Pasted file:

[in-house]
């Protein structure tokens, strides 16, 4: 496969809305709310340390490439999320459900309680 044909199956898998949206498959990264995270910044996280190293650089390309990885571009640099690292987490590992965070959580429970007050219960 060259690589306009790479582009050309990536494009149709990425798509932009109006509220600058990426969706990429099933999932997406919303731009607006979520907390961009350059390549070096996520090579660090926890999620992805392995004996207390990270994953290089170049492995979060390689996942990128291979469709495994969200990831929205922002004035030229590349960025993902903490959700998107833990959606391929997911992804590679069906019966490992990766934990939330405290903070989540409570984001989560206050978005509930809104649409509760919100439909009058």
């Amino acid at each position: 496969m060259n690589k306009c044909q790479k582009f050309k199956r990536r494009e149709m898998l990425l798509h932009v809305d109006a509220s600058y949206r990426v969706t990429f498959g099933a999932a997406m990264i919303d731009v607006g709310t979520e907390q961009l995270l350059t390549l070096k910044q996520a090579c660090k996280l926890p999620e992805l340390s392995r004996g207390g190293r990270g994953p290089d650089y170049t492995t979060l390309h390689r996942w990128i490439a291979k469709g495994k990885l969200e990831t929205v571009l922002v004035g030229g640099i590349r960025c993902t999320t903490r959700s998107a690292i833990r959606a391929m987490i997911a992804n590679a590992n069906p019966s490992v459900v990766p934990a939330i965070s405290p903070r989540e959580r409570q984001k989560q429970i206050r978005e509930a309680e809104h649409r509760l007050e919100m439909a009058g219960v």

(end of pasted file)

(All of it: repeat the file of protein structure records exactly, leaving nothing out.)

[in-house]
């Protein structure tokens, strides 16, 4: 496969809305709310340390490439999320459900309680 044909199956898998949206498959990264995270910044996280190293650089390309990885571009640099690292987490590992965070959580429970007050219960 060259690589306009790479582009050309990536494009149709990425798509932009109006509220600058990426969706990429099933999932997406919303731009607006979520907390961009350059390549070096996520090579660090926890999620992805392995004996207390990270994953290089170049492995979060390689996942990128291979469709495994969200990831929205922002004035030229590349960025993902903490959700998107833990959606391929997911992804590679069906019966490992990766934990939330405290903070989540409570984001989560206050978005509930809104649409509760919100439909009058």
């Amino acid at each position: 496969m060259n690589k306009c044909q790479k582009f050309k199956r990536r494009e149709m898998l990425l798509h932009v809305d109006a509220s600058y949206r990426v969706t990429f498959g099933a999932a997406m990264i919303d731009v607006g709310t979520e907390q961009l995270l350059t390549l070096k910044q996520a090579c660090k996280l926890p999620e992805l340390s392995r004996g207390g190293r990270g994953p290089d650089y170049t492995t979060l390309h390689r996942w990128i490439a291979k469709g495994k990885l969200e990831t929205v571009l922002v004035g030229g640099i590349r960025c993902t999320t903490r959700s998107a690292i833990r959606a391929m987490i997911a992804n590679a590992n069906p019966s490992v459900v990766p934990a939330i965070s405290p903070r989540e959580r409570q984001k989560q429970i206050r978005e509930a309680e809104h649409r509760l007050e919100m439909a009058g219960v």